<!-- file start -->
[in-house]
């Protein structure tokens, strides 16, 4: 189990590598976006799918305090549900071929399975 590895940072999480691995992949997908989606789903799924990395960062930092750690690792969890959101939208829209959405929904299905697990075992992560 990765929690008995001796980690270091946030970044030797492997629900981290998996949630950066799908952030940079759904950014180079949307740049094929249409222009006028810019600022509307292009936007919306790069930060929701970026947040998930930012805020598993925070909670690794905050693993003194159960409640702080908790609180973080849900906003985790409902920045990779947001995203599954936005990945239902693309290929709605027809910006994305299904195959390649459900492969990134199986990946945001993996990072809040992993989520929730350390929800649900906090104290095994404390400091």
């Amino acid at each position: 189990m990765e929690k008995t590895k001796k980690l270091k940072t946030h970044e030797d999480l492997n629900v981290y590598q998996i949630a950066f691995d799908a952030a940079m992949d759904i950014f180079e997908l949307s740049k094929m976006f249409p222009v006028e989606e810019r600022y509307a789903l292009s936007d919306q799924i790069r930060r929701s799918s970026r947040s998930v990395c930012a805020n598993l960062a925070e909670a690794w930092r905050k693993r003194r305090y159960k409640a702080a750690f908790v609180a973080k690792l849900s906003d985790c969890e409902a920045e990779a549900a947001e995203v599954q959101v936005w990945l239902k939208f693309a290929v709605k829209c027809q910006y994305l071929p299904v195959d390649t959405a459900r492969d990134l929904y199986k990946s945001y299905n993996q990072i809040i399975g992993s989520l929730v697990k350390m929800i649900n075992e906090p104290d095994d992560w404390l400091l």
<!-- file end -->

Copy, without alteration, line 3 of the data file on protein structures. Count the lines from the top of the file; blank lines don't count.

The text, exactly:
């Amino acid at each position: 189990m990765e929690k008995t590895k001796k980690l270091k940072t946030h970044e030797d999480l492997n629900v981290y590598q998996i949630a950066f691995d799908a952030a940079m992949d759904i950014f180079e997908l949307s740049k094929m976006f249409p222009v006028e989606e810019r600022y509307a789903l292009s936007d919306q799924i790069r930060r929701s799918s970026r947040s998930v990395c930012a805020n598993l960062a925070e909670a690794w930092r905050k693993r003194r305090y159960k409640a702080a750690f908790v609180a973080k690792l849900s906003d985790c969890e409902a920045e990779a549900a947001e995203v599954q959101v936005w990945l239902k939208f693309a290929v709605k829209c027809q910006y994305l071929p299904v195959d390649t959405a459900r492969d990134l929904y199986k990946s945001y299905n993996q990072i809040i399975g992993s989520l929730v697990k350390m929800i649900n075992e906090p104290d095994d992560w404390l400091l």